Arthur Mutambara

Arthur Mutambara

Infobox Officeholder
honorific-prefix =
name = Arthur Mutambara
honorific-suffix =

imagesize = 150px

caption =
order =
office = President of the Movement for Democratic Change (Mutambara faction)
term_start = 2006
term_end =
president =
primeminister =
succeeding =
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successor =
constituency =
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order2 =
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term_start2 =
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birth_date = Birth date and age|1966|05|25|df=yes
birth_place = Rhodesia
nationality = Zimbabwean
party = Movement for Democratic Change
spouse =
relations =
children =
residence =
alma_mater = University of Zimbabwe, University of Oxford
occupation = Politician
profession = Roboticist
religion = Catholic

website =
footnotes =

Arthur Guseni Oliver Mutambara (born 25 May 1966 [ All you need to know about Arthur Mutambara] New Zimbabwe] ) is a Zimbabwean politician. He became the President of the Movement for Democratic Change-Mutambara faction (MDC) in February 2006. [ Zimbabwe's 'outsider' faction leader] BBC News] He has worked as the Managing Director and CEO of Africa Technology and Business Institute since September 2003. Under a September 2008 power-sharing agreement, Mutambara is designated to become Deputy Prime Minister.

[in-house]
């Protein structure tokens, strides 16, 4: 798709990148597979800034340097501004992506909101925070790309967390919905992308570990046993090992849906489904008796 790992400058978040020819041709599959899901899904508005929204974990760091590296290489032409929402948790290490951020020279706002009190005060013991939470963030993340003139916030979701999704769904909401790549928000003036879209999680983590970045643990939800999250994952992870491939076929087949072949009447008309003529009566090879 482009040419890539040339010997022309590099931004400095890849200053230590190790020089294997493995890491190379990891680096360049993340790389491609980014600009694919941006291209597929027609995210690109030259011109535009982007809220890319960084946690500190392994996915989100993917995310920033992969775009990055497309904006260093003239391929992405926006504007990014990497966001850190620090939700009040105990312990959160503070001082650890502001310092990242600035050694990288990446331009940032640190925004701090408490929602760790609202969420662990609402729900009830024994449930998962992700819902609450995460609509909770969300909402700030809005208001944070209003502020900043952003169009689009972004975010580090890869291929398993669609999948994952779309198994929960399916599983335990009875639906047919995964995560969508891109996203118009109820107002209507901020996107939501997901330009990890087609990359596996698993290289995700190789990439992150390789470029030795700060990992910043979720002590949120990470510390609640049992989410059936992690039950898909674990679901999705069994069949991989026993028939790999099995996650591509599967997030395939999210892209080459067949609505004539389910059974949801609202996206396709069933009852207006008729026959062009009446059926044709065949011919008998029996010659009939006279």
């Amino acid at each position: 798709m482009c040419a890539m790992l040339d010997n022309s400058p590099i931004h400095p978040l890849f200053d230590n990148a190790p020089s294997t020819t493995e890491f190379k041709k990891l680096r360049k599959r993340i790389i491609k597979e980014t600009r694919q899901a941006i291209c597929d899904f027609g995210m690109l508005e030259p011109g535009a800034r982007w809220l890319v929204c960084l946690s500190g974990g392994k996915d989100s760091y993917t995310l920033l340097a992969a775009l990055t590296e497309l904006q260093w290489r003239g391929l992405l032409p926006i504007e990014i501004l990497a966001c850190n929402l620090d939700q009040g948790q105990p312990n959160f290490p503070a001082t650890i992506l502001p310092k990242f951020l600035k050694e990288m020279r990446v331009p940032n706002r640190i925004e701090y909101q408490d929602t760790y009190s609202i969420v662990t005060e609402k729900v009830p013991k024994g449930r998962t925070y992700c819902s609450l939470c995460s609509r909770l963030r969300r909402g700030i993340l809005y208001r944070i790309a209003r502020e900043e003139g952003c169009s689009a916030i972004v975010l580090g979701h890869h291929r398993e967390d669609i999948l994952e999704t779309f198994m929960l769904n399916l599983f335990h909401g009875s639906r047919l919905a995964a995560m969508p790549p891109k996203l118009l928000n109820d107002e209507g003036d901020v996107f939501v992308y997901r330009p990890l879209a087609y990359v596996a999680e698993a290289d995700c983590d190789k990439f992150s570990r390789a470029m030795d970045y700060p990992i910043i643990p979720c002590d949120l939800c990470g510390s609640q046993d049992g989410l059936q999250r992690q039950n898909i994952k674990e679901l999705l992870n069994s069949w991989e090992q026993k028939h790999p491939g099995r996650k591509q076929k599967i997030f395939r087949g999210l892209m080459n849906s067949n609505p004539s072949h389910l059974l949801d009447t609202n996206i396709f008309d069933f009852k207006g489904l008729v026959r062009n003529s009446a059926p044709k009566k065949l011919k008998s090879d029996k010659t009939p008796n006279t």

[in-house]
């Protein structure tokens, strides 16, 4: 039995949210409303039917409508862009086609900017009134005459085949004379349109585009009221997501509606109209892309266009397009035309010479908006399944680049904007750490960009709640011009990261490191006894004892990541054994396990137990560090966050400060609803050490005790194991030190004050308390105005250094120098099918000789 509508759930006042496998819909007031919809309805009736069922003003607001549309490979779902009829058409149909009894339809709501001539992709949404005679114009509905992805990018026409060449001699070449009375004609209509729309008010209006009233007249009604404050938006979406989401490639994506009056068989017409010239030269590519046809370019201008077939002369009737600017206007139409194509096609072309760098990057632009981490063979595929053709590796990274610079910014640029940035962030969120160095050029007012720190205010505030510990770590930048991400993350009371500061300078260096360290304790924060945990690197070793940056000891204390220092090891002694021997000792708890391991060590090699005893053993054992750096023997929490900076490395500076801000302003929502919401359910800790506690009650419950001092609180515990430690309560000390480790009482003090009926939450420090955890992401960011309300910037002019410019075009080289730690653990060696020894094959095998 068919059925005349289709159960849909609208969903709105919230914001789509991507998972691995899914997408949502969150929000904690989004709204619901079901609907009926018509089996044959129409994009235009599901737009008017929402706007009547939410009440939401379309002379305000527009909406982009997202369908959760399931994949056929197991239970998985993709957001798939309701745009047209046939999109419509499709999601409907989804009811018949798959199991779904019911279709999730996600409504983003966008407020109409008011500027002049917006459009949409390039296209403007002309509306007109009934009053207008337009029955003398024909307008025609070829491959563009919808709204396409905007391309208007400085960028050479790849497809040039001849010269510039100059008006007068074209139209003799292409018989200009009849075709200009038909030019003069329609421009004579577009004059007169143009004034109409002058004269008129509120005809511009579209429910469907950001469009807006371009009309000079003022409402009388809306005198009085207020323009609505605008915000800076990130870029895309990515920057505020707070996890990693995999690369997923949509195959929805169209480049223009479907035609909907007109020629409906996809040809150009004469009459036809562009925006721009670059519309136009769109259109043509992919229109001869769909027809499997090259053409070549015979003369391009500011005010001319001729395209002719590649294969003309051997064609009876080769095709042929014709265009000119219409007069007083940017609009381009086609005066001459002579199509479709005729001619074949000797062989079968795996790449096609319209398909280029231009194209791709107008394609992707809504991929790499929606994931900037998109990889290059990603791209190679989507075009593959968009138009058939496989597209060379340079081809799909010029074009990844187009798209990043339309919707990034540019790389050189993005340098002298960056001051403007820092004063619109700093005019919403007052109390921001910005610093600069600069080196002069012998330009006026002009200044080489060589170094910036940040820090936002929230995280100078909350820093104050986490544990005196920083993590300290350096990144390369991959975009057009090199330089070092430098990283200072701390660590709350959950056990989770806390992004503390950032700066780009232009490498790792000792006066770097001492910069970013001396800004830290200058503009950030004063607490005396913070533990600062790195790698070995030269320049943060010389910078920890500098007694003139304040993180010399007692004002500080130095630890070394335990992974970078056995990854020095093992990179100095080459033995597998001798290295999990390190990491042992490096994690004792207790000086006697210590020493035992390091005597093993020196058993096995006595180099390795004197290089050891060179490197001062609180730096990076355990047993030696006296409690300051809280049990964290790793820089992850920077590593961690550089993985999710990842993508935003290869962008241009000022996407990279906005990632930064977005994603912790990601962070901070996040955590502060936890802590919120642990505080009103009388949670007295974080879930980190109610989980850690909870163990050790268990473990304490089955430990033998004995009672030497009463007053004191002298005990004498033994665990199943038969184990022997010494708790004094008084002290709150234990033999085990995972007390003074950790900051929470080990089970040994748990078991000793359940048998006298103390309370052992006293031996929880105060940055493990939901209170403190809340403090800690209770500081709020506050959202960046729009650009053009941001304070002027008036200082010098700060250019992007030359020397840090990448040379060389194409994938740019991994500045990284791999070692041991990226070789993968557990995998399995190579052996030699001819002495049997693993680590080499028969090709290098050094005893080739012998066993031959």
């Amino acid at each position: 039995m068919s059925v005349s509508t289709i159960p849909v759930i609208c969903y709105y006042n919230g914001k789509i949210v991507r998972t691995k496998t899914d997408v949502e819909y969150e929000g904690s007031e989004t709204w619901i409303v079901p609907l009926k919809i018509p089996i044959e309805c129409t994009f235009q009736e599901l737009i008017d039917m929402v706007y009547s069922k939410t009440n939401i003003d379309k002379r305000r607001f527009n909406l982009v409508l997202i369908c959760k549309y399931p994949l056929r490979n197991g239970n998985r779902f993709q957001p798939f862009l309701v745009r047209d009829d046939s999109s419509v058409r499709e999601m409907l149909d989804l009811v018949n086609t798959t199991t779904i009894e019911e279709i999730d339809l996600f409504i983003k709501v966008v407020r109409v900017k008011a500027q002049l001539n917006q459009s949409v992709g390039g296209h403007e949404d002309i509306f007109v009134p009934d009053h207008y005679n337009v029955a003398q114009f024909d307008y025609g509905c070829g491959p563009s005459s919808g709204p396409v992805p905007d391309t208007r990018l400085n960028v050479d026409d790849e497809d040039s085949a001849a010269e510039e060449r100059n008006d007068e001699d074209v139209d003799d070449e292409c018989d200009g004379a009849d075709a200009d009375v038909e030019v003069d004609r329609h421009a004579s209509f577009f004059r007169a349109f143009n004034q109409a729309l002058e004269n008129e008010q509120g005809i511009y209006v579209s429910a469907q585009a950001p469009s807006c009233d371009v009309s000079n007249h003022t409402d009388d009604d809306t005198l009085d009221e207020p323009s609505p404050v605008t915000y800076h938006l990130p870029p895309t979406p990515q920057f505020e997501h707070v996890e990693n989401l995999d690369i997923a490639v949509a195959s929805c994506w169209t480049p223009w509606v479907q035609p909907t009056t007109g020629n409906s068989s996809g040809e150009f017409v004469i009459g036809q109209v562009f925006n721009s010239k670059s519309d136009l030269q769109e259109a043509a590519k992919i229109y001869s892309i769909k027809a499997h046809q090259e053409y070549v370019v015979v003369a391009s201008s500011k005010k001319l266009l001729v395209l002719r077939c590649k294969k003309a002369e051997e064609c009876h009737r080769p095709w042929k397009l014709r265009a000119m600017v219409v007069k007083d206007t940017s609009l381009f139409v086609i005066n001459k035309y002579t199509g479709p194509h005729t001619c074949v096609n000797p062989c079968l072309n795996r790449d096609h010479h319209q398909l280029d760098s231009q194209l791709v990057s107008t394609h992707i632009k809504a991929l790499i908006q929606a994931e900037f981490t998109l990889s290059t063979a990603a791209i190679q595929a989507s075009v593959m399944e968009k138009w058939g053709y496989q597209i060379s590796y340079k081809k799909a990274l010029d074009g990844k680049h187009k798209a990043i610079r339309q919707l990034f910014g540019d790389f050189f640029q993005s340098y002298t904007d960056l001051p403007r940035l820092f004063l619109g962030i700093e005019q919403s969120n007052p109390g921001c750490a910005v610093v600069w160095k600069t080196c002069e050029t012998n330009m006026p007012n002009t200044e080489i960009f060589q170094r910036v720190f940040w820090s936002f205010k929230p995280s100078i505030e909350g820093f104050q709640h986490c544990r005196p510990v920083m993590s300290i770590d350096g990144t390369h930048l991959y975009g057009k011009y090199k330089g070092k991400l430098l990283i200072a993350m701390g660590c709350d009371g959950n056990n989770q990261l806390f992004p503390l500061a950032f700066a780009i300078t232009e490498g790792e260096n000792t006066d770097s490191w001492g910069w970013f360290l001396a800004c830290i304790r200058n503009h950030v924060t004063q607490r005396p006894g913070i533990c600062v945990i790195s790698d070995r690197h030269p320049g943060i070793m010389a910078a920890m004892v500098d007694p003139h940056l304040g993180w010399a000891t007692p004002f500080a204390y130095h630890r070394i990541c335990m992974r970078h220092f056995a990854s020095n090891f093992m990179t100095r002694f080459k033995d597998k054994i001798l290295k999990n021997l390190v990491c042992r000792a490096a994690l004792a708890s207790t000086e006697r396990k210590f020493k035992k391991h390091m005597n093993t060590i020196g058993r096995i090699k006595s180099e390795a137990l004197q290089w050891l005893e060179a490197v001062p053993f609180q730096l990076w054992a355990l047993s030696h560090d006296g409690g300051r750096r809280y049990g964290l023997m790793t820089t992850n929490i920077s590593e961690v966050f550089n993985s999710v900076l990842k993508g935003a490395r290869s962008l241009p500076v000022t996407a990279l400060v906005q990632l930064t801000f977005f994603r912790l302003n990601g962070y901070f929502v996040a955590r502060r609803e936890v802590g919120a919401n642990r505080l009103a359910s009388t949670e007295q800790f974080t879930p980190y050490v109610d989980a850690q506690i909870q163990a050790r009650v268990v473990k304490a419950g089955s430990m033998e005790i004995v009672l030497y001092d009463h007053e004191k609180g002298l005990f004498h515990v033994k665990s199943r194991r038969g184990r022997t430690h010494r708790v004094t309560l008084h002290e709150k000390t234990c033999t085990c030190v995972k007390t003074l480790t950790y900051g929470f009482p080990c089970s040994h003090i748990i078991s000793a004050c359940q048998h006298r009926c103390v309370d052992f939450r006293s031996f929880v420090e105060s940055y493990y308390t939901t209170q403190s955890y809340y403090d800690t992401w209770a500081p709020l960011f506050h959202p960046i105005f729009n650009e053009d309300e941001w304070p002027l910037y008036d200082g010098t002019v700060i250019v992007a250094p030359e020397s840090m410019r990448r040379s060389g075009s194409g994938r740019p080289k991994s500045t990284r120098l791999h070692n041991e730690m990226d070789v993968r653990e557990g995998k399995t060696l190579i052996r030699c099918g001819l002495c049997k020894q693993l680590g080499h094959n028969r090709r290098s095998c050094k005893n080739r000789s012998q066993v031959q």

University of Zimbabwe,Harare 1987-1990,BSc(Hon)-Electrical and Electronic Engineering.
Oxford University,U.K,1991-1995,MSc Electrical Engineering/Computer Engineering& Doctor of Philosophy,Robotics and Mechatronics

Early activism

Mutambara was a noted leader of the student movement within Zimbabwe in 1988 and 1989, leading anti-government protests at the University of Zimbabwe which led to his arrest and imprisonment. He was later educated on a Rhodes Scholarship at Merton College, Oxford in the United Kingdom where he obtained a PhD in Robotics and Mechatronics, and in the United States where he spent time as a visiting Fellow [MLK Visiting Professors welcomed", ] in the same field, including both California Institute of Technology,Massachusetts Institute of Technology and FAMU/FSU College of Engineering. He also worked as a Professor of Business Strategy and as a consultant for McKinsey & Company.